Dairy sector on a roll, as milk production surges 13pc
Agriculture Specialist Writer
THE country continues to score significant successes in raw milk production with the national August intake rising 13 percent from 7,8 million litres last year to 8,8 million litres in the comparable month this year.
Statistics from Diary Services Unit (DSU) show that there has been an increase in milk production for the month of August from 7 817 615 litres last year to this year’s 8 815 674 litres.
A comparison of total milk production from January to August reveals that the volume increased seven percent from 59 012 176 litres in 2022 to 63 044 912 litres this year.
Meanwhile, Lands, Agriculture, Fisheries, Water and Rural Development Minister Anxious Masuka recently told attendees at the Zimbabwe Association of Dairy Farmers (ZADF) annual general meeting (AGM) that Government would continue playing the facilitatory role of drawing more private players into the dairy sector.
“Issues such as that of land will be resolved through the issuance of 99-year leases, global compensation deed and land policy. Water tariffs being charged by the Zimbabwe National Water Authority (ZINWA) are under discussion with the preservation of value high on the agenda,” he said.
Other issues raised by the stakeholders were on financing, foot-and-mouth disease (FMD), weather, the need to import maize, soyabean, availability of fuel in local currency that is being issued by Petrotrade, but administered through Agricultural Marketing Authority (AMA).
Dr Masuka said power supply was improving irreversibly through Hwange Power Plant, Kariba and other thermal power stations.
“I expect milk production to surpass your forecast six percent increase to 101 million litres by year end,” he said.
The AGM was physically attended by 280 people with 120 participating virtually.
It had various presentations on investment choices, nutrition in relation to milk production, fertility, health and economics. It also touched on dairy insights into extension services and embracing research at farm level, breeding for dairy profit, effective calf rearing as well as pros and cons of cross breeding.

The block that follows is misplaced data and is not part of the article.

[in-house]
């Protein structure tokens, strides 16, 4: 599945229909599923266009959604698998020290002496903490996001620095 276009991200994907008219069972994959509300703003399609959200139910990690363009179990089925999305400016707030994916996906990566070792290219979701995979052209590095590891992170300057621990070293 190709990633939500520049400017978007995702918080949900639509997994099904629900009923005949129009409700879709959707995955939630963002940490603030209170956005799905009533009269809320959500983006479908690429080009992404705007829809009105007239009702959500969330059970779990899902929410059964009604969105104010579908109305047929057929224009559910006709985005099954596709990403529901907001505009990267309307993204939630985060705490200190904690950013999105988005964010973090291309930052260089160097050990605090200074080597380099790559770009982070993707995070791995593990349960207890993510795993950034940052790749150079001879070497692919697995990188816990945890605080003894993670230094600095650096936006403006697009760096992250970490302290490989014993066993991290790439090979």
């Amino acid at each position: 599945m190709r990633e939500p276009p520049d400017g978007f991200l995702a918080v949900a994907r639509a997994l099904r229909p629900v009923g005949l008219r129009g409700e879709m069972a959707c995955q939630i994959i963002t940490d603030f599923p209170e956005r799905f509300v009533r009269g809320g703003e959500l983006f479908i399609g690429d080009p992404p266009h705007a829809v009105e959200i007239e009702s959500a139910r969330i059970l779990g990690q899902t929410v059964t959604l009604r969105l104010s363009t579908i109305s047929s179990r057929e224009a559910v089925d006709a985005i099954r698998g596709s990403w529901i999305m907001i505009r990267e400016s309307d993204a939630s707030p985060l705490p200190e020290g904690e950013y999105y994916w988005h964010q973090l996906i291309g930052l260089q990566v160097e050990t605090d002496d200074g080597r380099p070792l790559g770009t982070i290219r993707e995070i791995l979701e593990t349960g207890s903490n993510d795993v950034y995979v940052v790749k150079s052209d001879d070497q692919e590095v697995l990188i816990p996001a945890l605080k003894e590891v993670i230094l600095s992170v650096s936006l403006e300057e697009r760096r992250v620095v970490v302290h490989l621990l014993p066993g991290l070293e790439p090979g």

Lastly, it touched on the cost of mastitis and the national dairy herd health programme.
Recently, ZADF chief executive officer Mrs Paidamoyo Chadoka disclosed that there had been a marked increase in capacity utilisation from 40 percent in 2020 to the current 60 percent with some local processors exporting their products to regional markets.
“Approximately US$20 million investments across the dairy value chain (DVC) in 2022 have resulted in the country producing 91, 4 million litres of raw milk up from 79, 6 the previous year. A total of 60 percent of the investment was channeled towards improving efficiency and capacity at processing level,” she said.
Livestock and Meat Advisory Council (LMAC), executive administrator Dr Reneth Mano recently said there was need for a properly structured dairy investment fund to provide loans to trained farmers.
“The dairy industry is in dire need of a properly structured dairy investment fund (DIF) to offer loans to trained and capacitated small to medium-scale dairy farmers. There is need for three-to-five-year group capital investment loans for increasing the number of crossbred dairy cows per farmer under the scheme to a minimum of five within the next three years,” he said.
The dairy industry plays a very critical role in the Zimbabwean economy through its positive exploitation of the forward and backward linkages between the agricultural and manufacturing sectors. Value chain players in the sector include input suppliers, milk producers, transporters, processors, wholesalers, retailers, and regulators, among other service providers.
The country celebrated the World Milk Day (WMD) under the theme: “Showcasing how dairy is reducing its environmental footprint, while also providing nutritious foods and livelihoods” on June 1.